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PBL challenges students to address real-world issues and take those new skills with them for the rest of their lives

Using PBL to develop 21st-century skills

PBL challenges students to address real-world issues and take those new skills with them for the rest of their lives

In today’s classrooms, students need more than academic knowledge to thrive in college, careers and beyond. As a result, educators are dually tasked with increasing core subject comprehension and developing 21st-century skills, especially in STEM. Project-based learning (PBL) is designed to do both.

By inviting students to solve real-world challenges in their own community, we can draw the connection between these modern skills and the changing world around us.

It’s safe to assume we all have a general understanding of PBL, and many of us have likely experimented with its use in the classroom. However, adopting PBL as regular practice is not an overnight task.

Related content: Employing a differentiated mindset when teaching STEM

To transition from a traditional approach, consider using TGR EDU: Explore, a collaborative initiative between TGR Foundation and Discovery Education. This is how a project-based learning environment can be implemented in the classroom.

Define 21st-century skills and goals

What exactly are the skills that young people need to master to be successful after school? The National Association of Colleges and Employees identified key college and career competencies as soft skills such as problem solving, leadership and work ethic, in addition to basic technical skills, such as digital fluency.

It can be helpful to remember these focus areas as the four Cs of 21st-century skills when outlining your PBL approach and activities:

• Critical thinking
• Creativity
• Collaboration
• Communication

Lessons that require students to tap into all four skill areas simultaneously are most effective for immersing them in the kind of real work environment that they will soon enter.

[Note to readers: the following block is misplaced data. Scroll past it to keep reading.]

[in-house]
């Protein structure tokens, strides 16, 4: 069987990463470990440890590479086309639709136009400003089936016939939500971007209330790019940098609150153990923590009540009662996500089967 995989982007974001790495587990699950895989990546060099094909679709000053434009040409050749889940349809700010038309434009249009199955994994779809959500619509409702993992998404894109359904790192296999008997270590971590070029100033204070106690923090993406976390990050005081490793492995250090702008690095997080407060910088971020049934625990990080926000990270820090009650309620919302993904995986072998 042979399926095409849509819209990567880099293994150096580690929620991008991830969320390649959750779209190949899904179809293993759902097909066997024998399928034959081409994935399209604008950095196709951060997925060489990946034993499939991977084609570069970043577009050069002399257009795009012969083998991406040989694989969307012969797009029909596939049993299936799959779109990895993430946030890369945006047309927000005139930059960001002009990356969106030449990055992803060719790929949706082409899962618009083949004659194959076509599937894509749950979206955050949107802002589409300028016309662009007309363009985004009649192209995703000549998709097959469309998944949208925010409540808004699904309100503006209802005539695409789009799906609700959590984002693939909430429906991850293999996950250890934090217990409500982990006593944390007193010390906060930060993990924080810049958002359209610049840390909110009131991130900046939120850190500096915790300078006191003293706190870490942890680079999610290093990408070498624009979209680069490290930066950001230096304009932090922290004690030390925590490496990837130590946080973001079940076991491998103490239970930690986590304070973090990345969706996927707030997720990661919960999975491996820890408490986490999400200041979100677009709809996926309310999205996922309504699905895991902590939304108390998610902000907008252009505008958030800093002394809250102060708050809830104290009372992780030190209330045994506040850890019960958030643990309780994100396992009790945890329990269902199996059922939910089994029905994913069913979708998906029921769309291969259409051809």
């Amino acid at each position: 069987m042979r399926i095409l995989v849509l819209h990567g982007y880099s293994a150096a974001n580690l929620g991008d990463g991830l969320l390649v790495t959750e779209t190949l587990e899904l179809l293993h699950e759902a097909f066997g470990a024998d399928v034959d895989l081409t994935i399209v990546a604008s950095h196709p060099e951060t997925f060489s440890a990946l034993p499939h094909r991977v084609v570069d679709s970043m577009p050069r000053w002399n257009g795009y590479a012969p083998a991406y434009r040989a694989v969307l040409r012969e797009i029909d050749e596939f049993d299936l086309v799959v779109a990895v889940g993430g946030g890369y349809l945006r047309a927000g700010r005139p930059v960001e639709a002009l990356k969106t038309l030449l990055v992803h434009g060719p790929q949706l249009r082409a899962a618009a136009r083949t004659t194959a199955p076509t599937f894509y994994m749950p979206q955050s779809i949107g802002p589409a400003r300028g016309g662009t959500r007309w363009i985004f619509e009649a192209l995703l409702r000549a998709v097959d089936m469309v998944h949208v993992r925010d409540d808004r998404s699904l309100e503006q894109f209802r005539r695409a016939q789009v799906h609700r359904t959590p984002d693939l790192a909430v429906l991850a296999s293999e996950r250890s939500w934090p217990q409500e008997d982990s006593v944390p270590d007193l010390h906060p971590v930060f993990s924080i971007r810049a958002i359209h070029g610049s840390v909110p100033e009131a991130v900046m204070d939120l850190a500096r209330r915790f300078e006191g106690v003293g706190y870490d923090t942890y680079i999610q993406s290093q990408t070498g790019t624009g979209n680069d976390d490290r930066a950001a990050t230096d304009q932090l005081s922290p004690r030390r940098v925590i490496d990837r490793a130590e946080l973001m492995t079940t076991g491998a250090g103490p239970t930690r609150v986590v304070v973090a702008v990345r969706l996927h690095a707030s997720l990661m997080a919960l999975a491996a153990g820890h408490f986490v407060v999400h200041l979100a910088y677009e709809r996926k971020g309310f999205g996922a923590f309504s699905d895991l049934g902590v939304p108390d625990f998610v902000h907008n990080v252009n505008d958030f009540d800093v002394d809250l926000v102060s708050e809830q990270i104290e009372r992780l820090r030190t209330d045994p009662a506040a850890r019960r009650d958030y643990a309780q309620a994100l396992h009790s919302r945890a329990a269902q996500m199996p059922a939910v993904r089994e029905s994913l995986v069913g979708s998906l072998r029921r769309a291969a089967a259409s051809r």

Implement best practices for PBL to flourish

The core of every project-based lesson is a cooperation between students and teachers to answer the question, “How do we work together to solve problems?”

Finding the answer should involve all four Cs: creativity helps us imagine an effective solution, because there isn’t usually just one correct way to solve a project-based question. Critical thinking draws the connection between the project and real world, addressing why it matters. Finally, collaboration and communication are both required of every team member in order to incorporate the best of everyone’s ideas in a collective solution.

Let’s break down why each of these skills are critical to students’ lifelong development:

• Problem-solving in the context of a specific project forces students to assess their metacognitive strategies, or way of thinking, and in turn develop a greater understanding of how they learn. With this awareness, students can visualize how to navigate the path to success through any challenge, in or out of school.
• Students create and internalize productive work habits, especially the organizational and workflow skills required to work on a team and find applicable answers.
• After gaining the knowledge, awareness and skills from a project-based lesson, students can almost always apply their flexible learnings to a great range of settings, like other subject areas.
• I’ve noticed a significant increase in students’ motivation and self-esteem by working in team settings. Students who had lower drive in the classroom started to speak up and do so confidently.

To set up students for success, teachers must set clear expectations, especially if you are first exploring project-based activities with your class. Students need to know what to work toward in order to feel motivated to get there. Before diving into a PBL lesson, establish a few cooperative learning ground rules:

• Everyone should do their best to participate.